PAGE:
In this chapter, we will explore some useful an: aplications of operational amplifiers. In connection with several of these. ve will introduce some important conccnt« i:l lnding oscillation theory. filtering, and wavcshuping, that have broad yond just their relevance 10 upcrutionul-amplilicr circuits. Unless otherwise noted ..we will assume that the operational umpliflcrs arc ideal. ‘enough to ideal that we can ignore small deviations from theory caused ie gain. finite input impedance. and nonzero output impedance.
VOLTAGE SUMMATION, SUBTRACTION, AND SCALING
Wl! have seen tl at it is possible 10 scule a signal voltage. thai is. to multiply it b) ” Iixed constant, through an appropriate choice of external resistors that determine the closed-loop gain of an amplifier circuit. This operation can be accomplished in either an inverting or noninverting configuration. t is also possible to sum several signal voltages in 01 e operationa -amplificr circuit and at the same time scale each by a different factor. For example. given inputs Vio V~. and VI, we might wish to generate an output equal to 2vI -:- O.5V2 + 4u.l. The latter SUIll is called – ‘inear combination of VI. V2, and v,, and the circuit that produces it is often calk rl a.earcombination circuit.
An inverting amplifier circuit that can be used to sum and scale three input signals. Note that input signals U” V2, and v.: are applied through separate resistors HI, R:, and RJ to the summing junction of the amplifier and that there is a single feedback resistor Rro Resistor R,. is the offset compensation resistor discussed in Chapter 13.
Following the same procedure we used in Chapter \J to derive the output of an inverting
An operational-amplifier circuit that produces an Oil/put equal to the (inverted) SIIIII of three separately scaled input signals
Equation 14-3 hows that the output is the inverted sum of the separately scaled inputs, i.e., a weighted sum, or linear combination of the inputs. By appropriate choice of values for R” R2, and RJ, we can make the scale factors equal to whatever . constants we wish, within practical limits. If we choose R, = R2 = RJ = R, then we obtain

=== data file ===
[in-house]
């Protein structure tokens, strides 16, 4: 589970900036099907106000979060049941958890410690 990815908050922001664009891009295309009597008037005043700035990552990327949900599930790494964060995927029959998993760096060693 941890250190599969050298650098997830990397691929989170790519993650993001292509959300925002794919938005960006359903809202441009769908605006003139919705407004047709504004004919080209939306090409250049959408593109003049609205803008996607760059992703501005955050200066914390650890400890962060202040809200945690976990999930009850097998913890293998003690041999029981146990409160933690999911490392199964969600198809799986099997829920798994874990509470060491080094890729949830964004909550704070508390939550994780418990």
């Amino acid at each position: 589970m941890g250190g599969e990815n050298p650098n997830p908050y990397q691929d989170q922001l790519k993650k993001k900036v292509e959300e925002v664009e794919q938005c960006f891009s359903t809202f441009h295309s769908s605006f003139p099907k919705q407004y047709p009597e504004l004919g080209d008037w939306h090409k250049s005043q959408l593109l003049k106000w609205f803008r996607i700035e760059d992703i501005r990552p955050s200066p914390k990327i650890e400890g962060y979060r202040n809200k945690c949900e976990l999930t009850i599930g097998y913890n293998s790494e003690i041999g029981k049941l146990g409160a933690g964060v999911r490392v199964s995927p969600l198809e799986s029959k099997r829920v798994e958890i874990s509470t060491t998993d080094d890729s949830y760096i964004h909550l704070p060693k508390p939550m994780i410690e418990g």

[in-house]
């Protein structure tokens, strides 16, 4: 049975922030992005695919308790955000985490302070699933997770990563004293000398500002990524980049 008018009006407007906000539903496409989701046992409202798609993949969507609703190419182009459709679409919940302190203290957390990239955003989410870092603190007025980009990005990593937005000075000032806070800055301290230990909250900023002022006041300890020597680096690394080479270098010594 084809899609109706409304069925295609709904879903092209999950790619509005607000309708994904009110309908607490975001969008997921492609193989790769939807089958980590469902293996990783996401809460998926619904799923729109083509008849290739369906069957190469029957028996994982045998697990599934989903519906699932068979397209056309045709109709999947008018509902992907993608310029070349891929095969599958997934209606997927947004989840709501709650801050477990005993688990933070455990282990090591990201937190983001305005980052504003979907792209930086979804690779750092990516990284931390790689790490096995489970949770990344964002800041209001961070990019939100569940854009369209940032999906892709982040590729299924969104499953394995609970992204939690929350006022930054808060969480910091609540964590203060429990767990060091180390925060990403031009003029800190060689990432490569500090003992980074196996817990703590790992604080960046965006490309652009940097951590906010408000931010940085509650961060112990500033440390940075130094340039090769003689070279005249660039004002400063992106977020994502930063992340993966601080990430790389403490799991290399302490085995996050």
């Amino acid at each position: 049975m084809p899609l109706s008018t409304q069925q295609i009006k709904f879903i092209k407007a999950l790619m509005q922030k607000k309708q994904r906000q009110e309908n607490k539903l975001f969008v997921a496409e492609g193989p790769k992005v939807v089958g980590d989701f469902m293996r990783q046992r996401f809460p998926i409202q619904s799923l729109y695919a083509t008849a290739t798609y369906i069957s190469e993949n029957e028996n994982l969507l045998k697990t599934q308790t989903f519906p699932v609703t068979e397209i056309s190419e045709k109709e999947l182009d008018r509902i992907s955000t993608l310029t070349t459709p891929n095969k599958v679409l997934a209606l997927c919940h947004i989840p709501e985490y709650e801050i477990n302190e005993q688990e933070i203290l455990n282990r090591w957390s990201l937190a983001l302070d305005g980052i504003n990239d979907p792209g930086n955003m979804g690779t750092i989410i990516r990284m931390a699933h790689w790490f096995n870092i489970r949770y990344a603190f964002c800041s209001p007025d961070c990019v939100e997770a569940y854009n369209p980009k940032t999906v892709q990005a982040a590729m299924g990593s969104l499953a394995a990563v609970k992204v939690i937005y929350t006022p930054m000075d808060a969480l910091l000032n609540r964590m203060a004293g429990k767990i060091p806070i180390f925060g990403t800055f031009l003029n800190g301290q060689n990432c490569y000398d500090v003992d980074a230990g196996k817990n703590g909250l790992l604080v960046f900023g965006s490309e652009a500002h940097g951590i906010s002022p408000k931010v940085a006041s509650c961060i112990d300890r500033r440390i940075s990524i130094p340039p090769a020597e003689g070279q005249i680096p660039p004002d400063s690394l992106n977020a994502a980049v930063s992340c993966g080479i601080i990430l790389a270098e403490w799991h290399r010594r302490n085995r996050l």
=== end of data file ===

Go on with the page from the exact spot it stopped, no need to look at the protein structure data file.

The theory can be extended in an obvious way to two, luur, or allY reasonable number of inputs. ‘lhc feedback ratio for the circuit is
where R,. = R, II R~ 1\ R.I’ Using this value of fJ, we can apply the theory developed in Chapter 13 to determine all the performance characteristics that depend Oil fJ. including closed-loop bandwidth and output offset Vase Vi”)’ The optimum value of the bias-current compensation resistor is
l. Design an operational-amplifier circuit that will produce an output equal to DESIGN – (4vl + Vz +. 0.1 V3)’
2. Write an expression for the output and sketch its waveform when VI 2 sin wt V, Vz :::: +5 V de, and V3 = -100 V de.
1. We arbitrarily choose R, ::::60 kil. Then
2. v” = -[4(2 sin wt) + 1(5) + O.I(-100)] = -8 sin wI – 5 + 10 = 5 – 8 sin wt. This output is sinusoidal with a 5-V offset and varies between 5 – H = -3 V and 5 + 8 == 13 V. It is sketched if’ Figure 14-3.
A noninverting version of the linear-combination circuit. In this example, only two inputs arc connected and it can be shown (Exercise 14-4) that
Although this circuit does not invert the scaled sum, it is somewhat more cumbersome than the inverting circuit in terms of selecting resistor values to provide precise scale factors. Also, it is limited to producing outputs of the form K [avt + (1 – a )vJ where K and a are positive constants. Phase inversion is often of no consequence, but
in those applications where a noninverted slim is required, it can also be obtained using the inverting circuit of Figure 14-1, followed by a unity-gain inverter.